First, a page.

Farmers push for dragon fruit cultivation

Say govt incentives could transform barren lands in Gadap into profitable farms

GOHAR ALI KHAN June 21, 2024
Given the high market prices of dragon fruit in Pakistan, where it is considered a status symbol, returns can range from Rs5 to Rs10 million per mature acre. photo: file


Progressive farmers urged the government to provide at least one acre of land to poor farmers in the Gadap area to grow dragon fruit. They argued that the country could become one of the top exporters due to suitable weather conditions, potentially earning substantial foreign exchange.

They suggested that the government give a couple of incentives to needy farmers, including a free piece of land up to one acre, installation of a small solar system, and borewell facilities. These farmers can help eliminate unemployment caused by continuous layoffs from the seven industrial zones of Karachi, where factories are not economically viable due to exorbitant energy costs and ill-advised government policies.

Thousands of acres of barren land in Gadap could be utilised to promote dragon fruit farming, one of the world’s most expensive fruits due to its health benefits and unique, sweet taste. Vietnam and Thailand are top exporters of the fruit, where almost all varieties grow year-round due to favourable weather conditions.

The coastal areas of Sindh and Balochistan, from Thatta through Karachi to Hub, Gadani, and other parts of Balochistan, are the most suitable places for farming dragon fruit. Farmers in these areas might get better returns compared to the rest of the country, as the 10 to 40-degree temperature range helps the plant grow well and quickly, providing an ideal climate that is neither too hot nor too cold.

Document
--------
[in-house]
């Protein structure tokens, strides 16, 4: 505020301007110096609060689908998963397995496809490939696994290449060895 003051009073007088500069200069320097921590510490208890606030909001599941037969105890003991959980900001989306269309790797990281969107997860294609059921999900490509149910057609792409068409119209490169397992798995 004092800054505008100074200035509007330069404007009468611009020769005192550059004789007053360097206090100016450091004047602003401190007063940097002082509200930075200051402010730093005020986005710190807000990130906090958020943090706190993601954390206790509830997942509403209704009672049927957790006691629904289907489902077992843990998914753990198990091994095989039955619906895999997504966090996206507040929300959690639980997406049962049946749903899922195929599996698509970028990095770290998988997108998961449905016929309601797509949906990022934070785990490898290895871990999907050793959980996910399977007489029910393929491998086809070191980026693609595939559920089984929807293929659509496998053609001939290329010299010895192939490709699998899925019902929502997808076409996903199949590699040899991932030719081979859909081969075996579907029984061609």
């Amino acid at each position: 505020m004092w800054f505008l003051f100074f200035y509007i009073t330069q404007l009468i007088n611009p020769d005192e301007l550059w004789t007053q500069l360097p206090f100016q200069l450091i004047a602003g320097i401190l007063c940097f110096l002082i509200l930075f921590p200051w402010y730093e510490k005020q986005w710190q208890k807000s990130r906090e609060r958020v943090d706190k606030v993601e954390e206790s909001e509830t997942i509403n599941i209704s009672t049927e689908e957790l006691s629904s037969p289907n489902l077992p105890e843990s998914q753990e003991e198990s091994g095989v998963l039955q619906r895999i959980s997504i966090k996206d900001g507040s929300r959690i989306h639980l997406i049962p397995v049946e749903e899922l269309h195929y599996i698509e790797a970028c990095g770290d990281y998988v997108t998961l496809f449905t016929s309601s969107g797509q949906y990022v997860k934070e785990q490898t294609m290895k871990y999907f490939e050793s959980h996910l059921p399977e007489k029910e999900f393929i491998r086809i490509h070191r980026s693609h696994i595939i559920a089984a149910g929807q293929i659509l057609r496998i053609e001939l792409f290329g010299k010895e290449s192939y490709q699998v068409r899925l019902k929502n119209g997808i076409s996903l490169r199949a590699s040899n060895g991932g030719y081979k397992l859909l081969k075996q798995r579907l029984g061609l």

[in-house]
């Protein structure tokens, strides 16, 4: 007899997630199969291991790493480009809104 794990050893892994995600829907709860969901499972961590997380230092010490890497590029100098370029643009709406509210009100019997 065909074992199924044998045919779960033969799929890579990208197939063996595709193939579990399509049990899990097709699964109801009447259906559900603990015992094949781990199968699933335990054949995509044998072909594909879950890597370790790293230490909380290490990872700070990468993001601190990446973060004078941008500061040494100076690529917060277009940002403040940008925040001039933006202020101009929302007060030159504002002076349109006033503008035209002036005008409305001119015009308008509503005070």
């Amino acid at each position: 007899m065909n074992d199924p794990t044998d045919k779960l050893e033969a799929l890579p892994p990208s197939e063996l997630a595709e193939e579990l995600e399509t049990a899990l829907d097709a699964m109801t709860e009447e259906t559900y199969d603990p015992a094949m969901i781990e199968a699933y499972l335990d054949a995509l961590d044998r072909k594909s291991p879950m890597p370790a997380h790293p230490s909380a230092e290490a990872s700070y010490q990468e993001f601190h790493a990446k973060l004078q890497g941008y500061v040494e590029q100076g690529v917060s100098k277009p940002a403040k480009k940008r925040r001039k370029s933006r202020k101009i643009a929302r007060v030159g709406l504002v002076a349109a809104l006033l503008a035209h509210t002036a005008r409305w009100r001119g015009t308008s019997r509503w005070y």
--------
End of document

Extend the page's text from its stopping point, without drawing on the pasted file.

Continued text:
Addressing concerns about global warming, they noted that the fruit season started this year about one and a half months late due to sweltering heat caused by climate change. Generally, the fruit plants produce flower buds in May, and after 45 days, the fruits ripen. The fruit retains three cycles in a season, from May to October-November.

Captain Rizwan Rehman, Progressive Grower Owner of Delicious Dragon Fruit Farm and Nursery, and practitioner of High Density Dragon Farming in Pakistan, said that due to quick growth, popularity, and health benefits, the fruit sold for Rs3,000 per kilo in the wholesale market three years ago but is now sold at Rs1,500 per kilo. A rooted plant is now purchased at Rs500 in the country, and a single plant can produce at least 20 cuttings/rooted plants in a year.

He said, “I have grown over 80 varieties and harvested many of them, including jam red, Morocco red, royal red, red ruby, Philippine purple, Vietnam red, Vietnam white, and the latest variety, ‘dark star,’ during the current season. These commercial varieties have sugar levels from 16 brix to 19.5 brix, making them as sweet as mangoes. I also grow new varieties like red velvet, Taiwan jumbo, Israeli yellow, and others. I am conducting research on better brix level varieties because people love to eat sweet fruits here.”


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